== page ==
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Thousands of Migrants Rescued Off Italian Coast as Situation in Libya Deteriorates

Instability in Libya is forcing desperate migrants to place their lives in the hands of unreliable and often violent smugglers, and prompting civilian groups to respond to the dangers they face.

by Sally Hayden
Feb 16 2015, 8:25pm

Photo via AP/Francesco Malavolta

Italy's coast guard has rescued some 2,164 migrants whose lives were in peril between the Italian island of Lampedusa and the Libyan coast over the weekend. According to the Italian Transport Ministry, the rescuers subsequently encountered four smugglers armed with Kalashnikovs traveling by speedboat who forced them to return one of the 12 ships that had been emptied of migrants.

Transport Minister Maurizio Lupi called the episode "another terrible development in the horrendous trafficking of men, women, and children in the Mediterranean."

Bad weather compounded the fact that the traffickers had not provided enough fuel for the boats to make the full trip, according to Amnesty International. Some of those attempting the journey later died of hypothermia. Last week, more than 300 migrants died after their boats came into trouble in the same area. 

Italian Prime Minister Matteo Renzi has repeatedly appealed for international help to deal with migrants, and reiterated his plea in remarks to RAI TV on Saturday. "The problems cannot all be left to us because we are the first, the closest, the people who pick up the boats," he said.

Italy has also called on the United Nations to intervene in Libya, where violence appears to be intensifying, prompting an increasing number of migrants to attempt to flee the country. The country is split between two rival governments, with various armed militias and Islamic State-affiliated militants also fighting to fill the vacuum of central authority. A five-minute video emerged on Sunday that appeared to show jihadists murdering 21 Egyptian Christians in Libya. The Egyptian military retaliated within hours of the video's release, according to Libyan officials, launching strikes on the militant-held city of Derma.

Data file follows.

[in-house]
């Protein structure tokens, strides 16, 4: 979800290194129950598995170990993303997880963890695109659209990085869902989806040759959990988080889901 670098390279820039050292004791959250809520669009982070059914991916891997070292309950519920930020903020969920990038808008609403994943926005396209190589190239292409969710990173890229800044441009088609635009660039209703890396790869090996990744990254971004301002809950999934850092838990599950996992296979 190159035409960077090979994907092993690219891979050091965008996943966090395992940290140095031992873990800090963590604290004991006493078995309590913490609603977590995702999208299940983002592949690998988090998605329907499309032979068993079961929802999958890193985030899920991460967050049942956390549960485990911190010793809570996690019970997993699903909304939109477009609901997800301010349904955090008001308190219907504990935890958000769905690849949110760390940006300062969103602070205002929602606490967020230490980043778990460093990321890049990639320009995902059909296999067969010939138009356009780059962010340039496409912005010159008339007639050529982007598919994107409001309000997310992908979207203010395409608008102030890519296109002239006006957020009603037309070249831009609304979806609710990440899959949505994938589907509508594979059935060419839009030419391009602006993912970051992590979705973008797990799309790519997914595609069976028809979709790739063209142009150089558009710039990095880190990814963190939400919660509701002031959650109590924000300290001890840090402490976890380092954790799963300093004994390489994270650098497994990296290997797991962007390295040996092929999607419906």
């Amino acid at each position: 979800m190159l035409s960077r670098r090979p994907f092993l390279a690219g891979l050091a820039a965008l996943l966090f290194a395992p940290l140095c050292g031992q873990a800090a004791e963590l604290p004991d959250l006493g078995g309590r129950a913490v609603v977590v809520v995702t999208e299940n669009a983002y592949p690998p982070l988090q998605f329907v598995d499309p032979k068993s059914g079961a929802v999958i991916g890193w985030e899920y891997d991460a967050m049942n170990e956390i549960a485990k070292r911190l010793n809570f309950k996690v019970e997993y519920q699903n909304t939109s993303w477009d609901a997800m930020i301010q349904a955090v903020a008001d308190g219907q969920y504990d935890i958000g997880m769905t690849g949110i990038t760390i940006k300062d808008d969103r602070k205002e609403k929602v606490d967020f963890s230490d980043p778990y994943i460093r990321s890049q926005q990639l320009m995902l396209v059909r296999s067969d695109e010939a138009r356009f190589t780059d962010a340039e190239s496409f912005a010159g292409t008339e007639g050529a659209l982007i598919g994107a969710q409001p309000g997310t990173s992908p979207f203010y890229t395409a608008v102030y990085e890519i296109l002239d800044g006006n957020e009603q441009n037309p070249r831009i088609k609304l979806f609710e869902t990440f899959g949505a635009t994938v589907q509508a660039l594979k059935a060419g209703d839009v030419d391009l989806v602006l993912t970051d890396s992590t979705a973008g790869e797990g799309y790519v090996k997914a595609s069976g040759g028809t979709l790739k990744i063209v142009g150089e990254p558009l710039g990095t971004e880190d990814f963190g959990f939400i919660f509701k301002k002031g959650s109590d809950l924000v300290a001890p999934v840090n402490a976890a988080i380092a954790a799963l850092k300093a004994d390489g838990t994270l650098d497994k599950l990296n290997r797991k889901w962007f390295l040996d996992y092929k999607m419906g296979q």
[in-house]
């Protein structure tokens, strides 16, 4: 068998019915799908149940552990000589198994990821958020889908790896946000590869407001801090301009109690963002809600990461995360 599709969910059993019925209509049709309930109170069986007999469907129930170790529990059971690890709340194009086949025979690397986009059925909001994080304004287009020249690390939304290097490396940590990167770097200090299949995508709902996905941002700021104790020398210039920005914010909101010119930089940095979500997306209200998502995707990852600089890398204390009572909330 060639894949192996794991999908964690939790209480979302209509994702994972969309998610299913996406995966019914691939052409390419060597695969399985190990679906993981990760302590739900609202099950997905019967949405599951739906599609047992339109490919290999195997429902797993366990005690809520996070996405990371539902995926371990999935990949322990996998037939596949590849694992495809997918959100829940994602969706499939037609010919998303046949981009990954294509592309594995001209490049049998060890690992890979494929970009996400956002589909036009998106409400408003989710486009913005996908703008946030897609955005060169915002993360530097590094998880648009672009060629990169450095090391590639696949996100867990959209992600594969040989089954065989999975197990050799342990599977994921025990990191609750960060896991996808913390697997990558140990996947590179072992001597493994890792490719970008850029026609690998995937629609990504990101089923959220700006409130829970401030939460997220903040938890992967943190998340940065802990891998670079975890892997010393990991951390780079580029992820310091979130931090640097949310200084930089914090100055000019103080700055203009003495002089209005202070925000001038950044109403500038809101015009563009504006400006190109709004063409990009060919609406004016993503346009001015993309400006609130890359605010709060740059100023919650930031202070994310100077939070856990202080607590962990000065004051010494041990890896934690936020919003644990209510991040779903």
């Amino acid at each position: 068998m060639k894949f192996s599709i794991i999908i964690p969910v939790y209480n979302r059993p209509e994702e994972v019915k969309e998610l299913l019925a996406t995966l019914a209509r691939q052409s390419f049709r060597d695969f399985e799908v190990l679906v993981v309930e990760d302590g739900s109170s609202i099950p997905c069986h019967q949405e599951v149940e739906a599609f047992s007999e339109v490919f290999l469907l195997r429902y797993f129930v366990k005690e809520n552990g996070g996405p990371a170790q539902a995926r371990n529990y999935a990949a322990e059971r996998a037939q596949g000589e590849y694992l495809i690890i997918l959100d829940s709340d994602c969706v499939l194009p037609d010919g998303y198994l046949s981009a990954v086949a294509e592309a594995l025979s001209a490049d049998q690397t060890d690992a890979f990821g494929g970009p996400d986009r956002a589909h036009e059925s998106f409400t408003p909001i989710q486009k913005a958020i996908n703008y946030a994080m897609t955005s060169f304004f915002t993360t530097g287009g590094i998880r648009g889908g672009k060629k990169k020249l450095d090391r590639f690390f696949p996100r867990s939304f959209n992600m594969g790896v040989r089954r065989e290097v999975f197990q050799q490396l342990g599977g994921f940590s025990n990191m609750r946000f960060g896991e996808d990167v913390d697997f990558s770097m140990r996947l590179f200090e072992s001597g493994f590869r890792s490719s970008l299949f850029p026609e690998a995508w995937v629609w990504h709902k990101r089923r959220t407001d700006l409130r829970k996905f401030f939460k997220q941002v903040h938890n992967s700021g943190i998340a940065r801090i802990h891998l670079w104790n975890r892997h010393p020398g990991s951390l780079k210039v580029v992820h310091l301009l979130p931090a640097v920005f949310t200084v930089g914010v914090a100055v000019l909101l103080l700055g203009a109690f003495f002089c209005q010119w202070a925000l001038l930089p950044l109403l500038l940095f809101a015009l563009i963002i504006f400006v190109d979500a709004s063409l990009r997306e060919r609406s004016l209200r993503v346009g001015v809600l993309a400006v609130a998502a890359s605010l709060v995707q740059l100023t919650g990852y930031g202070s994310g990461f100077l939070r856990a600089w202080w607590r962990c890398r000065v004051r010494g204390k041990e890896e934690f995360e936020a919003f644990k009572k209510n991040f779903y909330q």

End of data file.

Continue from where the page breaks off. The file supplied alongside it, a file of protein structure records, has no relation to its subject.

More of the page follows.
Italy's Mediterranean Mass Grave: Europe or die. Watch the documentary here.

In a statement, the United States government said that the beheadings portrayed in the video were a demonstration that the Islamic State's "barbarity knows no bounds," adding that "this heinous act once again underscores the urgent need for a political resolution to the conflict in Libya, the continuation of which only benefits terrorist groups."

The deteriorating situation in Libya led Italy to close its embassy on Sunday. 

Instability in Libya is forcing desperate migrants to place their lives in the hands of unreliable and often violent smugglers. Matteo de Bellis, an Italy campaigner for Amnesty International who just returned from interviewing some of the survivors of last week's disasters at Lampedusa Island, told VICE News that many of them were still visibly traumatized.